Benedict Cumberbatch Asked Meryl Streep for Acting Advice and Didn’t Get It… But He’s Happier That Way
I think just about any actor would love to pick the brain of Meryl Streep, who is widely recognized as one of the best actresses of all time.
Benedict Cumberbatch admits that he approached Streep on the set of August: Osage County, which is due out later this year, to ask her about how she would approach a multi-layered character like his Star Trek Into Darkness villain John Harrison. Unfortunately, Streep didn’t have much advice for him — but as he tells New York magazine, that was oddly exactly what he was hoping for! Read more
Lake Bell: “The most difficult thing about acting and directing in a film is acting and directing in a film”
Lake Bell has worked steadily in film and television since appearing in her first major role as Alicia Silverstone‘s character’s best friend in the short-lived NBC series Miss Match (which I do not remember ever existing, but apparently it did). She has also branched out into writing and directing, but she still remains an actress. She stars in the horror movie Black Rock alongside Katie Aselton, who co-wrote and directed the film. Bell spoke to Interview magazine about the way the film was shot and how she feels about working with other directors now that she is a director herself. Read more
If you haven’t yet heard of Benedict Cumberbatch– and I do mean “heard” because of his instantly recognizable voice — get ready to see (and hear) a lot more of him. First, he stars as the villainous John Harrison (doesn’t that name sound like the most alias-y of aliases?) in Star Trek Into Darkness and voices the dragon Smaug in The Hobbit trilogy. In a conversation with The Wall Street Journal, Cumberbatch talks about this major shift in his career and what he thinks about his Star Trek character.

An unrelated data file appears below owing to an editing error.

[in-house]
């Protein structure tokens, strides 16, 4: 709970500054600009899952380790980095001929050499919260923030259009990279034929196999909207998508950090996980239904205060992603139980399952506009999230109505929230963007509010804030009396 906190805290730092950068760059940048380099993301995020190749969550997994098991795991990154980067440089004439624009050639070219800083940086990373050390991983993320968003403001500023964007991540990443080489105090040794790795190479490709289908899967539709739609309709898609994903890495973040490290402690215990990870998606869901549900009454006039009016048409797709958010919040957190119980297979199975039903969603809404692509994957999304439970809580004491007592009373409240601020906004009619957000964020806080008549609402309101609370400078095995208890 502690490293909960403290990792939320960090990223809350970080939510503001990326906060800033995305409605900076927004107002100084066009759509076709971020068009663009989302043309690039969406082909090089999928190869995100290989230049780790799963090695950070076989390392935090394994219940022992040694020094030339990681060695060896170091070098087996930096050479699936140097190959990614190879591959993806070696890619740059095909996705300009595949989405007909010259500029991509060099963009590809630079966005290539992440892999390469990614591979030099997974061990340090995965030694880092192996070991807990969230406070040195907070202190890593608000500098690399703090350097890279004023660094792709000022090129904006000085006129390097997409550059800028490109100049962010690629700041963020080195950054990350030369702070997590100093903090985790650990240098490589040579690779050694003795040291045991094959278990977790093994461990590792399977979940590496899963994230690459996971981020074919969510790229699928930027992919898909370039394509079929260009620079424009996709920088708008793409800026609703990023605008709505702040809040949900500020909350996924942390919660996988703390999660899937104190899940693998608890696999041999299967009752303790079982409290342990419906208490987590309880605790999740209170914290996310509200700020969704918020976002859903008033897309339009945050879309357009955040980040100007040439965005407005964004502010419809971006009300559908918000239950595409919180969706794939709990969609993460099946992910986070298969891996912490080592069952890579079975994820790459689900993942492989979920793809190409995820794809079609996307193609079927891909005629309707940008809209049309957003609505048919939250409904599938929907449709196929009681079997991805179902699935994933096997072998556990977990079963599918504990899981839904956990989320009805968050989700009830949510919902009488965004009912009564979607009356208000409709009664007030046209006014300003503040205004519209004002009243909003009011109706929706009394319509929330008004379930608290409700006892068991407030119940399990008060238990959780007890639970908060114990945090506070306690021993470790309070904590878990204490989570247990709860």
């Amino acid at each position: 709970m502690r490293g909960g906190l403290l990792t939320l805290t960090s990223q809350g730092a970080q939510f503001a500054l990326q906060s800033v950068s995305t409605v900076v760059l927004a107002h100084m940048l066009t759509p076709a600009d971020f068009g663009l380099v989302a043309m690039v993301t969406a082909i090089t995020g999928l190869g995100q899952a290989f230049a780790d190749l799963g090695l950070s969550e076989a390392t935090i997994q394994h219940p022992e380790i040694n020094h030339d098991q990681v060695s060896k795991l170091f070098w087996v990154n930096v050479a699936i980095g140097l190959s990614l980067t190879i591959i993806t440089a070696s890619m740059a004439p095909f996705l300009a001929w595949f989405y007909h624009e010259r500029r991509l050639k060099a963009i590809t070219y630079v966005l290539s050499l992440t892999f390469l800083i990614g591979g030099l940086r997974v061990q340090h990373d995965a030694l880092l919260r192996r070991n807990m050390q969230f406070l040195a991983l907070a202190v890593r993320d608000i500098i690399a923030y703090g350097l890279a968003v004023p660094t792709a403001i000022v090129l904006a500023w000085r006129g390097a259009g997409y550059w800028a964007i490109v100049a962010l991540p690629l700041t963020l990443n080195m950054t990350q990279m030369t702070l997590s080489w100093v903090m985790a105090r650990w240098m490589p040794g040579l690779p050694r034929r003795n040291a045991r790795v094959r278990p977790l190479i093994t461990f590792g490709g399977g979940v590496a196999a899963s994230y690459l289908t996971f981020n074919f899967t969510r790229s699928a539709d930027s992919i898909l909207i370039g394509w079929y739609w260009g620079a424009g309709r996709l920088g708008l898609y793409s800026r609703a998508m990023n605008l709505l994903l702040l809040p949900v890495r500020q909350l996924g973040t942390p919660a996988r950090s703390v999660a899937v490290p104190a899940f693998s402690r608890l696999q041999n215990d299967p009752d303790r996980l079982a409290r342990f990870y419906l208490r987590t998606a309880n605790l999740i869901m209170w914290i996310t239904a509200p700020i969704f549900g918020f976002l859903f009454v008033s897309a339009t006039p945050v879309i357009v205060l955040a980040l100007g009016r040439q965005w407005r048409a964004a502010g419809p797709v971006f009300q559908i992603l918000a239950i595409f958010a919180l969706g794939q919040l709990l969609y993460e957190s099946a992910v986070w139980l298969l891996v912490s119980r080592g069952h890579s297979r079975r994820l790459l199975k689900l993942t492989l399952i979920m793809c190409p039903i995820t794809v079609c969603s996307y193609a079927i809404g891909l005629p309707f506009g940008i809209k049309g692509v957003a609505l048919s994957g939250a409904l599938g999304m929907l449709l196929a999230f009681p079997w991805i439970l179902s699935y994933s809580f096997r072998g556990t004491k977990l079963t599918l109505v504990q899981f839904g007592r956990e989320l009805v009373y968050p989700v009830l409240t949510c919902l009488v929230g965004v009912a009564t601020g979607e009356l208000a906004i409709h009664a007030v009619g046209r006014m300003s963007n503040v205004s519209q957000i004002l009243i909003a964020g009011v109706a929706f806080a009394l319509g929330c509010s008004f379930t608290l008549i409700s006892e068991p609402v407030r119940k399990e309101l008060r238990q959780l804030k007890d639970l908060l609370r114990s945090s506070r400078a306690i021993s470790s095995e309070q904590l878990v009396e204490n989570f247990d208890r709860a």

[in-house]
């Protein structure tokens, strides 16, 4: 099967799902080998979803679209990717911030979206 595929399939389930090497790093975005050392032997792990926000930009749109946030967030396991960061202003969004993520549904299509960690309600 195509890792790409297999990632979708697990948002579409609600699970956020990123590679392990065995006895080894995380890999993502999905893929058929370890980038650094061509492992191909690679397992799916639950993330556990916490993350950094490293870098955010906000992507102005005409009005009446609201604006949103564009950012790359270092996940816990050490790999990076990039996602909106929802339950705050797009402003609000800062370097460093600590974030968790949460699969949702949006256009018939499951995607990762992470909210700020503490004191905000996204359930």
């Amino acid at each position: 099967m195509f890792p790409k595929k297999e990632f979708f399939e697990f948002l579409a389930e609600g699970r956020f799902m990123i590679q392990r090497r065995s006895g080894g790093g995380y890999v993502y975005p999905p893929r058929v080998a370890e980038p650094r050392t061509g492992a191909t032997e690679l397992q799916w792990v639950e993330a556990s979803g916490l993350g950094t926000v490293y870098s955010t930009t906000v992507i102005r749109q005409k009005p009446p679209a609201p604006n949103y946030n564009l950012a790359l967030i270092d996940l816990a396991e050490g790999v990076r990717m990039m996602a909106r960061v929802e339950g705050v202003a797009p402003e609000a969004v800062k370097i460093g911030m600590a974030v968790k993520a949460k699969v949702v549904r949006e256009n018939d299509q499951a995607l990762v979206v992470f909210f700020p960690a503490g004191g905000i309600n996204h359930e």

Cumberbatch admits that while he had empathy for the character, his own performance scared him when he saw it in IMAX. He explains, “I think with any characterization there’s a point where you empathize, no matter how much of a deviance his or her actions may be from your understanding of humanity. You have to empathize, and that can go for the people who perform despicable acts. Having said that, when I sit in my own audience now—which is a very weird thing to do for an actor on any given day, especially with a film this big, in an IMAX theater, in New York—I was terrified by what I was doing. I don’t have kids but I’m quite glad at this stage that I don’t have to go, ‘Just look away, dad’s not like that.’” Read more